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Citizens Speak Out on Rec Center Proposal

On March 27th, RCA held a forum about RCC's proposed rec center at Baron Cameron Park. In case you missed it, find out what happened here.

Last night, RCA held its latest community forum, concerning Reston Community Center’s proposed new rec center at Baron Cameron Park.  Over 50 people turned out for an exchange that was spirited and open, but respectful and informative.  I think we all came away with a clear understanding of where the proposal stands, what we agree on, and which issues concern the community. For those of you who couldn’t make it, here’s a summary of what we discussed.

Leila Gordon, Executive Director of RCC, started off by providing a summary of the project to date.  She explained that RCC’s current facilities, especially the pool, are overbooked and limited.  Therefore, the RCC Board has made the expansion of aquatics offerings a priority in its Strategic Plan.  Program data and community surveys confirm that there is demand for more swimming options, and the need will only increase as Reston grows.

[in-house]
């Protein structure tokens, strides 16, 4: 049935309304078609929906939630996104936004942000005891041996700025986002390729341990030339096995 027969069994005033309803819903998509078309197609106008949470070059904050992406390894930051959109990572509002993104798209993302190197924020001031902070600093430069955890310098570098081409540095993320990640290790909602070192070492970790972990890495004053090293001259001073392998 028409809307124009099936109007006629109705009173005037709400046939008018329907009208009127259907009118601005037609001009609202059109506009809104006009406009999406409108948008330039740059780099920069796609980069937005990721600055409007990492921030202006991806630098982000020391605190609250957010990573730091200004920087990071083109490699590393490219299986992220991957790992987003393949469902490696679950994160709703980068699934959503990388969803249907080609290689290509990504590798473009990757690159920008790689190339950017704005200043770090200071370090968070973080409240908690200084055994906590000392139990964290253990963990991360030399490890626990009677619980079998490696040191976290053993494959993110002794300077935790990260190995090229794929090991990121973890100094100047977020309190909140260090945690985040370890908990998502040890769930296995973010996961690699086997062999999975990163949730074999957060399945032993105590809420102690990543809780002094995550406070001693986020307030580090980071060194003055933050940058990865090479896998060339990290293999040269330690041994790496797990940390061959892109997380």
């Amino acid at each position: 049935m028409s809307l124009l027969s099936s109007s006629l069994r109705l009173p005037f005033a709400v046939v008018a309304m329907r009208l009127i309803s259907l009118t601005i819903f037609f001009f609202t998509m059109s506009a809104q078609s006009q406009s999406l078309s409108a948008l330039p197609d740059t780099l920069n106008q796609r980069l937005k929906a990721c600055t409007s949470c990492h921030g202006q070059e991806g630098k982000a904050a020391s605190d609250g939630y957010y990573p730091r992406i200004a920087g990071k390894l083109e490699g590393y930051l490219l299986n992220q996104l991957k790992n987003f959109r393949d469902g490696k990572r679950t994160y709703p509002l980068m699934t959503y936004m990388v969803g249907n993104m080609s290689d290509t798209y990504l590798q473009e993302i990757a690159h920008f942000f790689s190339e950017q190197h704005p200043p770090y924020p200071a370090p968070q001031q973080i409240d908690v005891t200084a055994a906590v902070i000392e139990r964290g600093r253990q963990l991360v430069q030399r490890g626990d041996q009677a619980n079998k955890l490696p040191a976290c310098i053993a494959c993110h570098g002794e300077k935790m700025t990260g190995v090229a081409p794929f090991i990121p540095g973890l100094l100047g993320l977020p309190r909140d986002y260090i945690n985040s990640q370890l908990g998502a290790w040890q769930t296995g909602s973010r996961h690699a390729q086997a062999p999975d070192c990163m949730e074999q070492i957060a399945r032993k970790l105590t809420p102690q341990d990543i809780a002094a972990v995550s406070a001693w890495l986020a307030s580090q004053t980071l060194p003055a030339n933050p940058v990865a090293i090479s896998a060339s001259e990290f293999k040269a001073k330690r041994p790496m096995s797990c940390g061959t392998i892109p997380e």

Leila stated that RCC is committed to building the facility cost-effectively.  This is why RCC is exploring a partnership with the Fairfax County Park Authority: building at Baron Cameron, which the Park Authority owns, would save on land costs and would provide a County contribution to the project.  Leila also said that starting the project now would be smart financially, since financing and construction costs are at or near historic lows.  She noted that the RCC Board would be open to receiving proffer money from future development to reduce the cost to Restonians.